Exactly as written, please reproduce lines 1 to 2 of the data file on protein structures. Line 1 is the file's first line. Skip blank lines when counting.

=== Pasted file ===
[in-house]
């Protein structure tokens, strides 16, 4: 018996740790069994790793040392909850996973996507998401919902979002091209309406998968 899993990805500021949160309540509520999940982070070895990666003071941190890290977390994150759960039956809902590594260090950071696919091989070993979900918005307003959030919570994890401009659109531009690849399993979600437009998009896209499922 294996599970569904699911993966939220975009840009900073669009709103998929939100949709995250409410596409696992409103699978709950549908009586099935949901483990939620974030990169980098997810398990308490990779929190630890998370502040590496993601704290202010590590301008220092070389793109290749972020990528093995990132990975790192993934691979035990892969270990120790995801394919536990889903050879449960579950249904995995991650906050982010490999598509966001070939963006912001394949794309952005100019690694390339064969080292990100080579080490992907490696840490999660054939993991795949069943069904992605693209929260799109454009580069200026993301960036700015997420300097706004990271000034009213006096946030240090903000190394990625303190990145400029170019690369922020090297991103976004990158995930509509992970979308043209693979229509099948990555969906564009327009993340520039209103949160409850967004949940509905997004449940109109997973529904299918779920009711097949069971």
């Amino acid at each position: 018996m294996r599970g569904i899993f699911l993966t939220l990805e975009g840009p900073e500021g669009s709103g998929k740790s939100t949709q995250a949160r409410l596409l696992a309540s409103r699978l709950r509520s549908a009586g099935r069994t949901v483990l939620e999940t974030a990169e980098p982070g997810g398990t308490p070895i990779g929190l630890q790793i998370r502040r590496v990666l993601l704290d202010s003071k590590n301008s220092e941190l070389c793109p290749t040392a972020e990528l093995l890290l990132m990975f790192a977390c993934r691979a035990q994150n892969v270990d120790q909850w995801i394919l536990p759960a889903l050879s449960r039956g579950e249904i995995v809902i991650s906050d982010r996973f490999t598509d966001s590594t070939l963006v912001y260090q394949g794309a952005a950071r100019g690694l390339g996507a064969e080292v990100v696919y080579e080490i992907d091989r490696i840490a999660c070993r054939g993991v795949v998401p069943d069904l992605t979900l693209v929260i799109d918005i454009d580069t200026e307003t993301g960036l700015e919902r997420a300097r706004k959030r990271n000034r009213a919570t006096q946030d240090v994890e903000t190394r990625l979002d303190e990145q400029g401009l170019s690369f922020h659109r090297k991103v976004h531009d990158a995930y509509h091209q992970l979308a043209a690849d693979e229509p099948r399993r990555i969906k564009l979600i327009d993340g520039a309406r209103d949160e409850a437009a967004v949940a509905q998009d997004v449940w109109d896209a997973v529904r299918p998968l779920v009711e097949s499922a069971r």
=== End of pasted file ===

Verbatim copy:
[in-house]
């Protein structure tokens, strides 16, 4: 018996740790069994790793040392909850996973996507998401919902979002091209309406998968 899993990805500021949160309540509520999940982070070895990666003071941190890290977390994150759960039956809902590594260090950071696919091989070993979900918005307003959030919570994890401009659109531009690849399993979600437009998009896209499922 294996599970569904699911993966939220975009840009900073669009709103998929939100949709995250409410596409696992409103699978709950549908009586099935949901483990939620974030990169980098997810398990308490990779929190630890998370502040590496993601704290202010590590301008220092070389793109290749972020990528093995990132990975790192993934691979035990892969270990120790995801394919536990889903050879449960579950249904995995991650906050982010490999598509966001070939963006912001394949794309952005100019690694390339064969080292990100080579080490992907490696840490999660054939993991795949069943069904992605693209929260799109454009580069200026993301960036700015997420300097706004990271000034009213006096946030240090903000190394990625303190990145400029170019690369922020090297991103976004990158995930509509992970979308043209693979229509099948990555969906564009327009993340520039209103949160409850967004949940509905997004449940109109997973529904299918779920009711097949069971």